Research scientists at INM have developed a new type of hybrid inks which allows electronic circuits to be applied to paper directly from a pen, for example. They are usable after drying without any further processing.
To create their hybrid inks, the scientists combined the benefits of polymers and metallic nanoparticles: gold or silver nanoparticles are coated with organic, conductive polymers and are then suspended in mixtures of water and alcohol.
Metal nanoparticles with ligands are already today printed to form electronics circuits. The shells mostly have to be removed by a sintering process. While the shells control the arrangement of the nanoparticles, they impede conductivity. This is difficult in the case of carrier materials that are sensitive to temperature such as paper or polymer films since these would be damaged during the sintering process. The new hybrid inks do not require sintering and are conductive in the as-dried state, and also mechanically flexible.
In the hybrid inks, the organic compounds have different functions: The compounds serve as ligands, ensuring that the nanoparticles remain suspended in the liquid mixture; any agglomeration of particles would have a negative effect on the printing process. Simultaneously, the organic ligands ensure that the nanoparticles have a good arrangement when drying. Ultimately, the organic compounds act as hinges: if the material is bent, they maintain the electrical conductivity. In a layer of metal particles without the polymer sheath, the electrical conductivity would be quickly lost on bending, Kraus continues.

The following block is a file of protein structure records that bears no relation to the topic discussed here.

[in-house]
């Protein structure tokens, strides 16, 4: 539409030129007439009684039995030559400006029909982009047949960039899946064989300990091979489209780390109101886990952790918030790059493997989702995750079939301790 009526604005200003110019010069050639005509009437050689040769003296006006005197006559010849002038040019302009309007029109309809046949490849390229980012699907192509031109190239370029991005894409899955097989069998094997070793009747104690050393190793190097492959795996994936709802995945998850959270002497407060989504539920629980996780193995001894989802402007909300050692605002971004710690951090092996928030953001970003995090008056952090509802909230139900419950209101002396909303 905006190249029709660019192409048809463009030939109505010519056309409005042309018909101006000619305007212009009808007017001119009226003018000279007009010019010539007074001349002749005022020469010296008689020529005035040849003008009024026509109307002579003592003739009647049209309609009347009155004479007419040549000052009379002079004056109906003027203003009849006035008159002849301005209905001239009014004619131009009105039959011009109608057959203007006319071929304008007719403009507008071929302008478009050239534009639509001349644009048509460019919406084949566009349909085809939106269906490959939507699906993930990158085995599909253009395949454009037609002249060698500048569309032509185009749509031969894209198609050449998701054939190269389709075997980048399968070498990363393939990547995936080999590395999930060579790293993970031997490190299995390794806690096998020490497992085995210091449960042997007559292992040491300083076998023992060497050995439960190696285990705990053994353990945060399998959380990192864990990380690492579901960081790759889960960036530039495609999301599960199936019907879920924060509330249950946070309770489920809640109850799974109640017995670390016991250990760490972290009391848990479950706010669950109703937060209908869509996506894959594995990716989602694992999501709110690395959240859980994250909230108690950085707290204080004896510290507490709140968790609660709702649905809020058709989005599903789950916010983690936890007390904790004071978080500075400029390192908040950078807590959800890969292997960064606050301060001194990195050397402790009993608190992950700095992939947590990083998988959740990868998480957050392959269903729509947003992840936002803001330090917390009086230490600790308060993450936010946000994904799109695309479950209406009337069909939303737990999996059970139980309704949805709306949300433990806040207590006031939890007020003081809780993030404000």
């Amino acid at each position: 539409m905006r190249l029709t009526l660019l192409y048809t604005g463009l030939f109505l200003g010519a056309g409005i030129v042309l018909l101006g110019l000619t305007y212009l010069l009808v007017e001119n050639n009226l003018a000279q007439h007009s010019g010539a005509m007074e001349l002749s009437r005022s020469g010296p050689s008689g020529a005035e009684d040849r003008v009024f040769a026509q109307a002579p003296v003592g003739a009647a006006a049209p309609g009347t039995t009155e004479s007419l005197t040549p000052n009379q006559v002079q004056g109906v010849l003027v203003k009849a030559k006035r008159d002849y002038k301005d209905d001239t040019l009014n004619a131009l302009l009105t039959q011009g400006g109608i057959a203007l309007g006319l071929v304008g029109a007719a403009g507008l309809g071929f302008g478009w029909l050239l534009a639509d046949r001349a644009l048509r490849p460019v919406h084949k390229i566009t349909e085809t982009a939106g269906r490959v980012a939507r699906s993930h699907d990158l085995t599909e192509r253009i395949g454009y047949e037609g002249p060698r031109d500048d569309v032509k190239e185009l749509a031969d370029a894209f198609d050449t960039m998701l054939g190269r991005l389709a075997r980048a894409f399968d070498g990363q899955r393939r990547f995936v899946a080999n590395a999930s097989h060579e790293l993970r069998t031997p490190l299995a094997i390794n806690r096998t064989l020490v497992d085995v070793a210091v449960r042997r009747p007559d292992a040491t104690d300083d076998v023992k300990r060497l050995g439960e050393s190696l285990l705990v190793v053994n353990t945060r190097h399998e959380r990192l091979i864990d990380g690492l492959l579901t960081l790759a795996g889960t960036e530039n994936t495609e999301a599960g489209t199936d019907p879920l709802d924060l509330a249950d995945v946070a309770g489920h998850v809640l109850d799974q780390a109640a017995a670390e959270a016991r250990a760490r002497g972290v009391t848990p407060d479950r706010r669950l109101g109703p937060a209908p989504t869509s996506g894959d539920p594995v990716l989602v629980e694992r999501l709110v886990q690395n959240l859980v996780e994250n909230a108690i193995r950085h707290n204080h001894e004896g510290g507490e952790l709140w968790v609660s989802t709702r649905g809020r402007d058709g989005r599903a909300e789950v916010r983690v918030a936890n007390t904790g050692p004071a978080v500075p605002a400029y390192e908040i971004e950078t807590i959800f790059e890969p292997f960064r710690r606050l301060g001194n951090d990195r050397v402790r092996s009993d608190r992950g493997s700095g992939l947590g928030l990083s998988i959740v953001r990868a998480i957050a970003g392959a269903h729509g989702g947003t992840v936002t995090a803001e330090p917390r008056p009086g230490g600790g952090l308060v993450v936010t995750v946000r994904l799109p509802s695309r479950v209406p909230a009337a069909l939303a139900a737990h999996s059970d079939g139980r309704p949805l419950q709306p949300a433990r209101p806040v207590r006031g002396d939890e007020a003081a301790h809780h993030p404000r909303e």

Due to the combination of both materials, when bent, the electrical conductivity is greater than in a layer that is made purely of conductive polymer or a layer made purely of metal nanoparticles.